Press release -
Television trumps social media as Brits follow US Election results
We are in the digital communication age, without question. In terms of everyday interaction social media, blogs and mobile are changing the way PRs and communications teams plan, execute and measure: But it’s not the only show in town.
The latest in a series of media consumption studies by elephant communications suggests that television was the dominant media that British adults turned to when following news and updates on the recent US Presidential Election.
Television news was the media most Britons turned to first to find out about the outcome of the US Election (36%), in contrast to just 13% who turned first to social media, which came in just behind BBC Online (15%).
Looking more broadly at news on both the UK Brexit vote and, more recently, the US Presidential Election, respondents were also asked which media they trusted most for balanced coverage. Again television came top (36%) and the position of print paid-for national newspapers rose to fourth place (14%). Here, the relative position of social media (8%) fell.
Guy Bellamy MD at elephant communications commented: “We track the media consumption habits of consumers and business leaders at intervals through the year. Whilst there is no question portable technology is changing the dynamics of how people in general gather and follow current affairs information and the news, notions that new world is replacing old world media is an over-simplification. Most people engage with an eclectic range of media each day, something that is interesting even if it defies simple typologies.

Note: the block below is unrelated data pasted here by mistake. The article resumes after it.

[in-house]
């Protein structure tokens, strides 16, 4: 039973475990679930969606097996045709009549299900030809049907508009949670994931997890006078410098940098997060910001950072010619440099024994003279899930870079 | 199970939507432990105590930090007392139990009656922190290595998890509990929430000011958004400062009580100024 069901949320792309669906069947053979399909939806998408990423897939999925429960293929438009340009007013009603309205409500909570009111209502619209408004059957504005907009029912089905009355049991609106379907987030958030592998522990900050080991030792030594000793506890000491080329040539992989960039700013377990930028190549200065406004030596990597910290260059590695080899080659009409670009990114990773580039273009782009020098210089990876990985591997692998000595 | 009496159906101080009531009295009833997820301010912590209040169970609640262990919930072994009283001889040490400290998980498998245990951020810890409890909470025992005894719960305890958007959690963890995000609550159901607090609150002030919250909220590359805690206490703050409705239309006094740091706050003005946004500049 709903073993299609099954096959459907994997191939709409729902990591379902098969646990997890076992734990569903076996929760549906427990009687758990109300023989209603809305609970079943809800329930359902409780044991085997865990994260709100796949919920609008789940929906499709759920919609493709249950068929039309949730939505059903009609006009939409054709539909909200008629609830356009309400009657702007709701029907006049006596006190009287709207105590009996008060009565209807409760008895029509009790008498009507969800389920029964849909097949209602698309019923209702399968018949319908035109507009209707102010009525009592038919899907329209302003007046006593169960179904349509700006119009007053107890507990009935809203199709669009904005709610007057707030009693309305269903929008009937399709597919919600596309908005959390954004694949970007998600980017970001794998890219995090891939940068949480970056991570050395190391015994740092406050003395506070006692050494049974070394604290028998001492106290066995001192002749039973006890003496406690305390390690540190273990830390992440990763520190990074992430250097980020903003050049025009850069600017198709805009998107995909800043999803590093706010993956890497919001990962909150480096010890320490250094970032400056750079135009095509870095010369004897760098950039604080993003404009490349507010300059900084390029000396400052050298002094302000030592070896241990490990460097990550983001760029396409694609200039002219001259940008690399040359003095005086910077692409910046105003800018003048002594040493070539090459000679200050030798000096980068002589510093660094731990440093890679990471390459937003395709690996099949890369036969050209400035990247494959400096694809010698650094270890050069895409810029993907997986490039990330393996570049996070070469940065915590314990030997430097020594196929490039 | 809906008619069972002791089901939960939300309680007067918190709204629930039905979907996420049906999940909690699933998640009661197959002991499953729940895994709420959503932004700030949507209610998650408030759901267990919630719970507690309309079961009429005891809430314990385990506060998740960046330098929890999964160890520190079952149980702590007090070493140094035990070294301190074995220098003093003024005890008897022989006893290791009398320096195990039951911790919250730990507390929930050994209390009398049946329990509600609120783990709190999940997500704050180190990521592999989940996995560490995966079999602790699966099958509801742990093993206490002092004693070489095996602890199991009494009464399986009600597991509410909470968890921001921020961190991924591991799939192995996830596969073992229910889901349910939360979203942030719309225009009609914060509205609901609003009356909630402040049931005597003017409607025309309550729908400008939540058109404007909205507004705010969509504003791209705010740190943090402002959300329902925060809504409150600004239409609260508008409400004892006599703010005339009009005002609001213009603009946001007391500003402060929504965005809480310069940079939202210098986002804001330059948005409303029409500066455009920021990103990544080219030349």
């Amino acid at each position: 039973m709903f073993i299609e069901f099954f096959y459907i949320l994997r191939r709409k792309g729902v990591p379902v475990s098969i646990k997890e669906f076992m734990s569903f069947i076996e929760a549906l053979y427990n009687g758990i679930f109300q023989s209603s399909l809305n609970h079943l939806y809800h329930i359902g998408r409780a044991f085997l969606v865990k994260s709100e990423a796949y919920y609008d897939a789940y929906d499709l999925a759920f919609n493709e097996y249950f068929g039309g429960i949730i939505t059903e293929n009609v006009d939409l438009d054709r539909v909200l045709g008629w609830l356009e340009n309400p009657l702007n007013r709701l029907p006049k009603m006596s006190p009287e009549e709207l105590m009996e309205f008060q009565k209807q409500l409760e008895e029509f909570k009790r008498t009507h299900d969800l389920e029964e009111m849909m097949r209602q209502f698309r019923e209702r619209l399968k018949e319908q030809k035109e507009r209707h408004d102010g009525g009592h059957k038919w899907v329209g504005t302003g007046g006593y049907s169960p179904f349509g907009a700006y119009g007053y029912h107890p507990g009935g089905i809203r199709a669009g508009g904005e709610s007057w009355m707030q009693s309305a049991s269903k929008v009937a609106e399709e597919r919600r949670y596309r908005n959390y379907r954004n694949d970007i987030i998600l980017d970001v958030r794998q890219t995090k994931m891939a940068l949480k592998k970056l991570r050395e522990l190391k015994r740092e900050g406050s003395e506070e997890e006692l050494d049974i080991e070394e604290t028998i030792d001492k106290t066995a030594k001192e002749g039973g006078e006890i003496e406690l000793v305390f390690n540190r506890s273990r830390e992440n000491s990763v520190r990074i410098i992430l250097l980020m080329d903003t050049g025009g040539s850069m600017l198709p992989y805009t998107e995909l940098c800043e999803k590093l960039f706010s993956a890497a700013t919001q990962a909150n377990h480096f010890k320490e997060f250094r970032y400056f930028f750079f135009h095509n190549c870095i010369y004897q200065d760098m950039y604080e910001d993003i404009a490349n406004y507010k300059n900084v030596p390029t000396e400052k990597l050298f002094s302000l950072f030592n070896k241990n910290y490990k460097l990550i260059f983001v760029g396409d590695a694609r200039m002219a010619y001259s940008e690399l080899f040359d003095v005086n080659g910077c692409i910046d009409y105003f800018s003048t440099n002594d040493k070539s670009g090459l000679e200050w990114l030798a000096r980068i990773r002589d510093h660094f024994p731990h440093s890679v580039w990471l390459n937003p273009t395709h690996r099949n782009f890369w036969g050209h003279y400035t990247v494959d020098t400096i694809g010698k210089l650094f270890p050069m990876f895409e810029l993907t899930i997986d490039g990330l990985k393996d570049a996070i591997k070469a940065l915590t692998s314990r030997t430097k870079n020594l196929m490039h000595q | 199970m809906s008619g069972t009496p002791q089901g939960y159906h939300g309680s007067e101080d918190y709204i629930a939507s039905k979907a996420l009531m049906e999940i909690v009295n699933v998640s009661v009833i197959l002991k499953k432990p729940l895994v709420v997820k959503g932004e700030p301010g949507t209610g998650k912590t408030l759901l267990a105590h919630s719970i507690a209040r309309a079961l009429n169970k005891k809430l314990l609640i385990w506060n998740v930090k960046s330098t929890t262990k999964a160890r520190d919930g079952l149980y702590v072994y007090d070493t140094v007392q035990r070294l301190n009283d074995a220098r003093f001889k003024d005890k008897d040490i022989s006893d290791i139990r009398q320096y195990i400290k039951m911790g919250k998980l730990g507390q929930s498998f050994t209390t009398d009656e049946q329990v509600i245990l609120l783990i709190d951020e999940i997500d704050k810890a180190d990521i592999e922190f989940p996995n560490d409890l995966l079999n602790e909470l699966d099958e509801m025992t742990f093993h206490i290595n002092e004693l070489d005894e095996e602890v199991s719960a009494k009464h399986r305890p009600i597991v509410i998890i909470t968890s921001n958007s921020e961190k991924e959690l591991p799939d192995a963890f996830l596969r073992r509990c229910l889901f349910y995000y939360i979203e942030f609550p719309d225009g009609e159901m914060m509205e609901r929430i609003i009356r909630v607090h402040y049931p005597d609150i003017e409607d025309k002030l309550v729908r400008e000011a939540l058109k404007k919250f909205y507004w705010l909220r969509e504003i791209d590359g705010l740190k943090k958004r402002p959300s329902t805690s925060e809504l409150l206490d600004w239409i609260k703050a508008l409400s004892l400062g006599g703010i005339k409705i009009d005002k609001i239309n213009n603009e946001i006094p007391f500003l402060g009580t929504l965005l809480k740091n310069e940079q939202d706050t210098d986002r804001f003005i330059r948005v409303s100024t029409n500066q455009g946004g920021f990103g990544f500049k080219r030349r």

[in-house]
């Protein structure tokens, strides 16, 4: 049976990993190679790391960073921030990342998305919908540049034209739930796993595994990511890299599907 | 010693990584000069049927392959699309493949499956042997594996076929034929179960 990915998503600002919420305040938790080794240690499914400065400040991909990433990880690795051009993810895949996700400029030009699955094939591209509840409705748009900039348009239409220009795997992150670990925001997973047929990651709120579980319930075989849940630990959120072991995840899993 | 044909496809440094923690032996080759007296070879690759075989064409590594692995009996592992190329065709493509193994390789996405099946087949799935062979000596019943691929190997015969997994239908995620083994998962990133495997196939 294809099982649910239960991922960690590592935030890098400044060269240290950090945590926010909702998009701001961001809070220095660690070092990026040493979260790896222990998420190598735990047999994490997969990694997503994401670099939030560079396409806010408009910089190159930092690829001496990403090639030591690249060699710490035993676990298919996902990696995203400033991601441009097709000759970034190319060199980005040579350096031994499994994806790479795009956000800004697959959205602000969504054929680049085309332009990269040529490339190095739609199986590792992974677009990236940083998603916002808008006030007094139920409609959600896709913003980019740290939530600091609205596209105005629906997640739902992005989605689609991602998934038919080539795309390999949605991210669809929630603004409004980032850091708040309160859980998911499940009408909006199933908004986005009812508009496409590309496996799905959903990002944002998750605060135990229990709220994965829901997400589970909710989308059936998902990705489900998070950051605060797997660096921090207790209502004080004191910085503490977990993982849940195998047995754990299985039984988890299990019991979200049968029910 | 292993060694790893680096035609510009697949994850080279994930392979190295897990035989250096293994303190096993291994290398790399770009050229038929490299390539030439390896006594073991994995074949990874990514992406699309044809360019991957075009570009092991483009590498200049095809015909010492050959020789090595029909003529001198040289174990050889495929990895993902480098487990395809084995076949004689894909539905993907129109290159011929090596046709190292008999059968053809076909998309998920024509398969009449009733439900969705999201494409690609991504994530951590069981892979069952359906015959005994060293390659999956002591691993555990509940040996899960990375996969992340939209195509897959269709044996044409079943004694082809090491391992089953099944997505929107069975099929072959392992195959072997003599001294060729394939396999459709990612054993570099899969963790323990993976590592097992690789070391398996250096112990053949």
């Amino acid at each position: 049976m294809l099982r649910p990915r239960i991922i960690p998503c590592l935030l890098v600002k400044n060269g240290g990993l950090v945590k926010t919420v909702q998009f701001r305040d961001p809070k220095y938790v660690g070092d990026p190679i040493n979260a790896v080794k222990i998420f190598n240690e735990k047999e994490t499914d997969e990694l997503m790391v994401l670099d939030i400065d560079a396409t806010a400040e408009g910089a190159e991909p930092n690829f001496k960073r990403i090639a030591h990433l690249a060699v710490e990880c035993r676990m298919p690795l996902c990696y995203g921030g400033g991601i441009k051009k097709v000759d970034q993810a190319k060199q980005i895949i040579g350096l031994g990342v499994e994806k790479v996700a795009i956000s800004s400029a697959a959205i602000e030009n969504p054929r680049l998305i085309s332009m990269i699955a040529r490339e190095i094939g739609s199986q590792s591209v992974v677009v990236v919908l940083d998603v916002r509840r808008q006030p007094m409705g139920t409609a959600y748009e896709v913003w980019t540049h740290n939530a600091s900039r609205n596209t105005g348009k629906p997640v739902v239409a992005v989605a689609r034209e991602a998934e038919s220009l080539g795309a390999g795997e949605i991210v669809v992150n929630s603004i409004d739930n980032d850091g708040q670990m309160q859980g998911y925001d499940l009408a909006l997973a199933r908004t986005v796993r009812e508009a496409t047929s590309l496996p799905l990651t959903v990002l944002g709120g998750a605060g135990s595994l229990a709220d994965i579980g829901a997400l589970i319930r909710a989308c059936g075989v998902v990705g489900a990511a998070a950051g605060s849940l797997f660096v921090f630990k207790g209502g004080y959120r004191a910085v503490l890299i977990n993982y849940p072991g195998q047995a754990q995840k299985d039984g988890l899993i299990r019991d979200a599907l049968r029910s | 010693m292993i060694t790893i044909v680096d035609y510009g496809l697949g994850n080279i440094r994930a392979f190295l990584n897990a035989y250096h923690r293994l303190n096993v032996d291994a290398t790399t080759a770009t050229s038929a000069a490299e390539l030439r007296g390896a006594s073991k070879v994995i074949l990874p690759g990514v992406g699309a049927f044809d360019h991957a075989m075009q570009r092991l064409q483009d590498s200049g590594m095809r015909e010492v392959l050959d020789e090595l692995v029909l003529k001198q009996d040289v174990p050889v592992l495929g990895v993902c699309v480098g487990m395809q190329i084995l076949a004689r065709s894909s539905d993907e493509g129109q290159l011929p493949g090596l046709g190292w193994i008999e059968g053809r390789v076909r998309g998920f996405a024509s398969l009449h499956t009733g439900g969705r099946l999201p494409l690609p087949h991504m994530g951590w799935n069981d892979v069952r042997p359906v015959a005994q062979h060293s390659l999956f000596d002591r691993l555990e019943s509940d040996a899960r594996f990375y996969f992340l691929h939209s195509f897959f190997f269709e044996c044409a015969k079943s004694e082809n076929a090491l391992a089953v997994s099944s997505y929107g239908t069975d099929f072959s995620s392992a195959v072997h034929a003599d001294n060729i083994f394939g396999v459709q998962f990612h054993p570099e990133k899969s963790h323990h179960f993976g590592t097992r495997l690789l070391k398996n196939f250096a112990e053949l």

“The recent build up to both Brexit and the US Election have been such big media events, we thought it would be interesting to ask the public about the types of media that mattered to them - in terms of access, speed and trust.”
A full copy of elephant’s latest media consumption report will be released on 1 December. The study explores the degree to which the economic climate, trust on brands, technology innovation and major events have changed people’s media habits and hot topics during the course of 2016. For more information, contact the elephant team via www.elephantcommunications.co.uk
The research fieldwork was undertaken for elephant communications by its research partner YouGov, among a nat.rep. sample of 2,028 adults (18+) between 11-14 November 2016. The survey was carried out online.